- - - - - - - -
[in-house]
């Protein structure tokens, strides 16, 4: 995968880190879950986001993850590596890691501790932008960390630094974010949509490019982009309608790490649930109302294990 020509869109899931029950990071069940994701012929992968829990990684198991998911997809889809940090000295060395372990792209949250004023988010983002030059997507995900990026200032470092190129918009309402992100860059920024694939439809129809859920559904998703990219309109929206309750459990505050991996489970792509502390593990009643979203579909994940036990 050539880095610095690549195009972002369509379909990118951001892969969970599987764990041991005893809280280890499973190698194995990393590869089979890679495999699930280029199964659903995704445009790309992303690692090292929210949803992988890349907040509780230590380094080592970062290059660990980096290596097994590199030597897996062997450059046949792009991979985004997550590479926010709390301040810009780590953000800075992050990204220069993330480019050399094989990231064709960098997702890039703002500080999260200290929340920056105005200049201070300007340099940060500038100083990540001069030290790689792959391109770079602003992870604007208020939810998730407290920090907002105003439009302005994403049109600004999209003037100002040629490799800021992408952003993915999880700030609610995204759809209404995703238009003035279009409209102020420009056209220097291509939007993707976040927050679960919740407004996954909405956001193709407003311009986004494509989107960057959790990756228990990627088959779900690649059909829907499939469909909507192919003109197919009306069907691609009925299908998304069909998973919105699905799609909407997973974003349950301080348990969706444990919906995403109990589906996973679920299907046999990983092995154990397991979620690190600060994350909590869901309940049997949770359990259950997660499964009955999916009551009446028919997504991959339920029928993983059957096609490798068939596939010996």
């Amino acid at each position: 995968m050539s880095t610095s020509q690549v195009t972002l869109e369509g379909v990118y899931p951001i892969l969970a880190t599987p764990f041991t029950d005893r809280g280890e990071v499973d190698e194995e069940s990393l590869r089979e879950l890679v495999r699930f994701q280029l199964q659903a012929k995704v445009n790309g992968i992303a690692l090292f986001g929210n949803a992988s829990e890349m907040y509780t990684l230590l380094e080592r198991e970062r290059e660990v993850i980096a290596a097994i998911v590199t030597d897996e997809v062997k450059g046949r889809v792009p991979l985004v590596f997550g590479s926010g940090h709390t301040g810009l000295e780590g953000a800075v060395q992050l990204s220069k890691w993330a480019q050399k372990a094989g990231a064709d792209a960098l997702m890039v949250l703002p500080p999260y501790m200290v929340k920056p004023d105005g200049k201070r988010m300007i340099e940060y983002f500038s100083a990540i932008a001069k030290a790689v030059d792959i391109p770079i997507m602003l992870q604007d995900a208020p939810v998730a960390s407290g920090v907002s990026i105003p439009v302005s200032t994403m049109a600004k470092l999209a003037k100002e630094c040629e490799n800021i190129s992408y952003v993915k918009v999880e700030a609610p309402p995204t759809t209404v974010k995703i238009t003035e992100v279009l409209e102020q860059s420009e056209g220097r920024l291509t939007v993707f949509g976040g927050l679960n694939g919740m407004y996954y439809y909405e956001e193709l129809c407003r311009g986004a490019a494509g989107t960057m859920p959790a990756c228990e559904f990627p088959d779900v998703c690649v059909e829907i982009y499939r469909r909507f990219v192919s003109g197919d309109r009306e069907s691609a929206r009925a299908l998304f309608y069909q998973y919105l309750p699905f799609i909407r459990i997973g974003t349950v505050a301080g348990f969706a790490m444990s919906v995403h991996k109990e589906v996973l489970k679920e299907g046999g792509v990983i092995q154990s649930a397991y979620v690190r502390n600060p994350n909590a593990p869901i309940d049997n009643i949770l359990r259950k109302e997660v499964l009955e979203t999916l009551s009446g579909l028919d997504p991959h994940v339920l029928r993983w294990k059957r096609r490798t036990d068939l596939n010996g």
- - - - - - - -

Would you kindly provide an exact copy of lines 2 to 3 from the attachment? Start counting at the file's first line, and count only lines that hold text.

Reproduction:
């Protein structure tokens, strides 16, 4: 995968880190879950986001993850590596890691501790932008960390630094974010949509490019982009309608790490649930109302294990 020509869109899931029950990071069940994701012929992968829990990684198991998911997809889809940090000295060395372990792209949250004023988010983002030059997507995900990026200032470092190129918009309402992100860059920024694939439809129809859920559904998703990219309109929206309750459990505050991996489970792509502390593990009643979203579909994940036990 050539880095610095690549195009972002369509379909990118951001892969969970599987764990041991005893809280280890499973190698194995990393590869089979890679495999699930280029199964659903995704445009790309992303690692090292929210949803992988890349907040509780230590380094080592970062290059660990980096290596097994590199030597897996062997450059046949792009991979985004997550590479926010709390301040810009780590953000800075992050990204220069993330480019050399094989990231064709960098997702890039703002500080999260200290929340920056105005200049201070300007340099940060500038100083990540001069030290790689792959391109770079602003992870604007208020939810998730407290920090907002105003439009302005994403049109600004999209003037100002040629490799800021992408952003993915999880700030609610995204759809209404995703238009003035279009409209102020420009056209220097291509939007993707976040927050679960919740407004996954909405956001193709407003311009986004494509989107960057959790990756228990990627088959779900690649059909829907499939469909909507192919003109197919009306069907691609009925299908998304069909998973919105699905799609909407997973974003349950301080348990969706444990919906995403109990589906996973679920299907046999990983092995154990397991979620690190600060994350909590869901309940049997949770359990259950997660499964009955999916009551009446028919997504991959339920029928993983059957096609490798068939596939010996």
């Amino acid at each position: 995968m050539s880095t610095s020509q690549v195009t972002l869109e369509g379909v990118y899931p951001i892969l969970a880190t599987p764990f041991t029950d005893r809280g280890e990071v499973d190698e194995e069940s990393l590869r089979e879950l890679v495999r699930f994701q280029l199964q659903a012929k995704v445009n790309g992968i992303a690692l090292f986001g929210n949803a992988s829990e890349m907040y509780t990684l230590l380094e080592r198991e970062r290059e660990v993850i980096a290596a097994i998911v590199t030597d897996e997809v062997k450059g046949r889809v792009p991979l985004v590596f997550g590479s926010g940090h709390t301040g810009l000295e780590g953000a800075v060395q992050l990204s220069k890691w993330a480019q050399k372990a094989g990231a064709d792209a960098l997702m890039v949250l703002p500080p999260y501790m200290v929340k920056p004023d105005g200049k201070r988010m300007i340099e940060y983002f500038s100083a990540i932008a001069k030290a790689v030059d792959i391109p770079i997507m602003l992870q604007d995900a208020p939810v998730a960390s407290g920090v907002s990026i105003p439009v302005s200032t994403m049109a600004k470092l999209a003037k100002e630094c040629e490799n800021i190129s992408y952003v993915k918009v999880e700030a609610p309402p995204t759809t209404v974010k995703i238009t003035e992100v279009l409209e102020q860059s420009e056209g220097r920024l291509t939007v993707f949509g976040g927050l679960n694939g919740m407004y996954y439809y909405e956001e193709l129809c407003r311009g986004a490019a494509g989107t960057m859920p959790a990756c228990e559904f990627p088959d779900v998703c690649v059909e829907i982009y499939r469909r909507f990219v192919s003109g197919d309109r009306e069907s691609a929206r009925a299908l998304f309608y069909q998973y919105l309750p699905f799609i909407r459990i997973g974003t349950v505050a301080g348990f969706a790490m444990s919906v995403h991996k109990e589906v996973l489970k679920e299907g046999g792509v990983i092995q154990s649930a397991y979620v690190r502390n600060p994350n909590a593990p869901i309940d049997n009643i949770l359990r259950k109302e997660v499964l009955e979203t999916l009551s009446g579909l028919d997504p991959h994940v339920l029928r993983w294990k059957r096609r490798t036990d068939l596939n010996g």